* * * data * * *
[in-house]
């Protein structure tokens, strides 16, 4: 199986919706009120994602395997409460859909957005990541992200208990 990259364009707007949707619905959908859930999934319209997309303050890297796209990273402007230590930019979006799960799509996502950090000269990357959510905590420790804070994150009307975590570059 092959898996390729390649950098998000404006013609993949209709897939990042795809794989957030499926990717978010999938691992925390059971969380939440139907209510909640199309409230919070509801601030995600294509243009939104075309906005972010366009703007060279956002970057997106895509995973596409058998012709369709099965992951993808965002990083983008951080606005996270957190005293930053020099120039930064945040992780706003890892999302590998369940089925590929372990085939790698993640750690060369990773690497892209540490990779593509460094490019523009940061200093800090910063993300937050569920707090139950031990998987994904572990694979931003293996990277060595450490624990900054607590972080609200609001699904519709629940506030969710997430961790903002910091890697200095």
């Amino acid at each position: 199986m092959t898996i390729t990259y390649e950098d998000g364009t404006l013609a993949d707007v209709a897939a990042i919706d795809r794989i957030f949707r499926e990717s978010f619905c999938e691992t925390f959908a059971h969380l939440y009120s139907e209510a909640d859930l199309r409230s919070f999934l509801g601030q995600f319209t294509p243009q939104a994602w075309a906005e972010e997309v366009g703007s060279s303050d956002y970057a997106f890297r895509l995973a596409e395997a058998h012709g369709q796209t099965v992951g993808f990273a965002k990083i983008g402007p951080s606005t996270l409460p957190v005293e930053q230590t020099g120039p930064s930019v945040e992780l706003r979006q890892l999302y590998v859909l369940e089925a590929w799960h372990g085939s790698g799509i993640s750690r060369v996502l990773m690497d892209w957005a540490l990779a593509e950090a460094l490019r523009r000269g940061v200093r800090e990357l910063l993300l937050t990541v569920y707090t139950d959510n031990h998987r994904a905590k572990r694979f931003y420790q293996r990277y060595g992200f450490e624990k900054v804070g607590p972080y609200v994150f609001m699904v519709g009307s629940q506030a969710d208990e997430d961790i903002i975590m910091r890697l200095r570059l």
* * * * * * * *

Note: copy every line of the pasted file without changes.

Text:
[in-house]
């Protein structure tokens, strides 16, 4: 199986919706009120994602395997409460859909957005990541992200208990 990259364009707007949707619905959908859930999934319209997309303050890297796209990273402007230590930019979006799960799509996502950090000269990357959510905590420790804070994150009307975590570059 092959898996390729390649950098998000404006013609993949209709897939990042795809794989957030499926990717978010999938691992925390059971969380939440139907209510909640199309409230919070509801601030995600294509243009939104075309906005972010366009703007060279956002970057997106895509995973596409058998012709369709099965992951993808965002990083983008951080606005996270957190005293930053020099120039930064945040992780706003890892999302590998369940089925590929372990085939790698993640750690060369990773690497892209540490990779593509460094490019523009940061200093800090910063993300937050569920707090139950031990998987994904572990694979931003293996990277060595450490624990900054607590972080609200609001699904519709629940506030969710997430961790903002910091890697200095």
């Amino acid at each position: 199986m092959t898996i390729t990259y390649e950098d998000g364009t404006l013609a993949d707007v209709a897939a990042i919706d795809r794989i957030f949707r499926e990717s978010f619905c999938e691992t925390f959908a059971h969380l939440y009120s139907e209510a909640d859930l199309r409230s919070f999934l509801g601030q995600f319209t294509p243009q939104a994602w075309a906005e972010e997309v366009g703007s060279s303050d956002y970057a997106f890297r895509l995973a596409e395997a058998h012709g369709q796209t099965v992951g993808f990273a965002k990083i983008g402007p951080s606005t996270l409460p957190v005293e930053q230590t020099g120039p930064s930019v945040e992780l706003r979006q890892l999302y590998v859909l369940e089925a590929w799960h372990g085939s790698g799509i993640s750690r060369v996502l990773m690497d892209w957005a540490l990779a593509e950090a460094l490019r523009r000269g940061v200093r800090e990357l910063l993300l937050t990541v569920y707090t139950d959510n031990h998987r994904a905590k572990r694979f931003y420790q293996r990277y060595g992200f450490e624990k900054v804070g607590p972080y609200v994150f609001m699904v519709g009307s629940q506030a969710d208990e997430d961790i903002i975590m910091r890697l200095r570059l």